What's life like during the voyage (ejecting pee in space is supposed to be an awesome sight, although the process of getting it out there can sometimes be somewhat painful and also a bit 'messy' on the inside... ;)
Nov 10, 2018 rated it it was amazing
Based on hundreds of hours of in-depth interviews with each of the moon voyagers, as well as those working behind the scenes, “A Man on the Moon” speaks to every aspect of the missions undertaken during the Apollo program. Unfolding from the tragic beginning with the Apollo 1 fire that claimed the lives of three astronauts and reaching to the lunar mountains where astronauts searched for clues to the origin of the solar system, the Apollo missions are the stories of a handful of men who braved t ...more
Victor Villas
Apr 23, 2018 rated it it was amazing  ·  review of another edition
This is a non-fiction book so amazing that makes me wonder if I'm ever going to read Science Fiction again - of course I am, but damn it Chaikin you've set an unreasonable high bar now. The story has everything in it: inspiration, awe, struggles, personality, style.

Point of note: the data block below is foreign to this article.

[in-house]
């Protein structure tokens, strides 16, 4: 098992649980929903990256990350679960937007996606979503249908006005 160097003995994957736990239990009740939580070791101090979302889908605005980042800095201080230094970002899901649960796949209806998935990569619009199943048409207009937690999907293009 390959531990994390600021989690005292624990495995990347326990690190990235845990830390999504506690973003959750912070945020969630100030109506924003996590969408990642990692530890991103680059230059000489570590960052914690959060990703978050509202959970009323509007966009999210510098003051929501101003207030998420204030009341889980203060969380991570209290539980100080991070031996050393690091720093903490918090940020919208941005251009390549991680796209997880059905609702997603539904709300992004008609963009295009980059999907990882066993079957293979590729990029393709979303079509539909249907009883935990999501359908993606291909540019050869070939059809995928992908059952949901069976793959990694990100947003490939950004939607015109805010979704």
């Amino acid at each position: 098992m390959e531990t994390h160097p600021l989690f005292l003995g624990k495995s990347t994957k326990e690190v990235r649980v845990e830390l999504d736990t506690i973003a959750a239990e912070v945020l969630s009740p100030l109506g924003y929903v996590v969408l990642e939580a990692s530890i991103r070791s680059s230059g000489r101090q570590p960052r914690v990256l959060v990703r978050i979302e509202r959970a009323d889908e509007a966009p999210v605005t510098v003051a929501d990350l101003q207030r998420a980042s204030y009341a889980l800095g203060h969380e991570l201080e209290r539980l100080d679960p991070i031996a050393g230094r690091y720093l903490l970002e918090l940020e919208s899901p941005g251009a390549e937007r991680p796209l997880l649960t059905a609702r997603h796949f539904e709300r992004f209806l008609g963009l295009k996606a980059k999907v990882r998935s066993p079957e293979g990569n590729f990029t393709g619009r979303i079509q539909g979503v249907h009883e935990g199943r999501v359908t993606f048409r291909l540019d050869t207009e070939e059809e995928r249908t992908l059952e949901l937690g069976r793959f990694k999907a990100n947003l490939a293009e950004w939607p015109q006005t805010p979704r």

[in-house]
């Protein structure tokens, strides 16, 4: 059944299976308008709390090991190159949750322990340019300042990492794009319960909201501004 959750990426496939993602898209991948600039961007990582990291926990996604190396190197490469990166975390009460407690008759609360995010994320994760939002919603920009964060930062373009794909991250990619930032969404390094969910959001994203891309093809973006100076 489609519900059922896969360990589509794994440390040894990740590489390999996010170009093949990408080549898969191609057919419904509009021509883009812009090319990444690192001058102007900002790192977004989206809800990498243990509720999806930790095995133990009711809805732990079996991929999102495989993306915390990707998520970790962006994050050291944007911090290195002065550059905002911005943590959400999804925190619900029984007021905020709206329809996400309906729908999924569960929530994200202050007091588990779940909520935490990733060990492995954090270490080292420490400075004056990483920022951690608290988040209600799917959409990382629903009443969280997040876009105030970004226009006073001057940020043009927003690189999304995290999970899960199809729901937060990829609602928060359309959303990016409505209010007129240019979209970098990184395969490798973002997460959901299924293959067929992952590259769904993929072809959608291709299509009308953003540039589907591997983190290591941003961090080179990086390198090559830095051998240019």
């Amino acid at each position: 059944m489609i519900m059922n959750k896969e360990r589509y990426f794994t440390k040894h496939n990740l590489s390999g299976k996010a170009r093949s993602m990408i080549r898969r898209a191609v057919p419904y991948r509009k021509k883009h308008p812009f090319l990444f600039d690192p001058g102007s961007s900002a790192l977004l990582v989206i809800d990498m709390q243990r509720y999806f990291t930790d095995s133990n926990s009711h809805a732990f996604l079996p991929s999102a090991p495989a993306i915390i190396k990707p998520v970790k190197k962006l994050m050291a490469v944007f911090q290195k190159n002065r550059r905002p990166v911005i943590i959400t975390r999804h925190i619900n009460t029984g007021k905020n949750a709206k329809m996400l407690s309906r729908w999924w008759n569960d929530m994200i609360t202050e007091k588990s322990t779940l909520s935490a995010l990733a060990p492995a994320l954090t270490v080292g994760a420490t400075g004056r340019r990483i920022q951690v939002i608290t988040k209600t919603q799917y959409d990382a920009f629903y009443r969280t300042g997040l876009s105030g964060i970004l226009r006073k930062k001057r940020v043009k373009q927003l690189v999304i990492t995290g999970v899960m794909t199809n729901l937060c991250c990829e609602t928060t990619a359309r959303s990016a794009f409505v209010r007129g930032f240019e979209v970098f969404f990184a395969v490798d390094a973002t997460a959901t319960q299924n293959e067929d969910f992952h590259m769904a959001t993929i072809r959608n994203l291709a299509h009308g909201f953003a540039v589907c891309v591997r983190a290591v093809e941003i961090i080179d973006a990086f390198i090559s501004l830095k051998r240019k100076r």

And after reading the afterword by Chaikin on how hard was to translate the magic surrounding every aspect of the space program into a book, and the amazing performance in the Audiobook by Pinchot, I dare to say that this is one of th
May 03, 2019 rated it really liked it  ·  review of another edition
Shelves: read-2019, own
Originally published in 1994, 25 years after the first moon landing, Chaikin's book covers all the Apollo missions from Apollo 8 onwards in detail, largely as seen through the eyes of the astronauts on these missions. Previous space missions are also discussed in passing, as is the history of the US space programme itself. Now, coming up on the 50th anniversary of Apollo 11 in July, these astronauts from the 60s and 70s still remain the only humans to ever set foot on the moon - and their travel ...more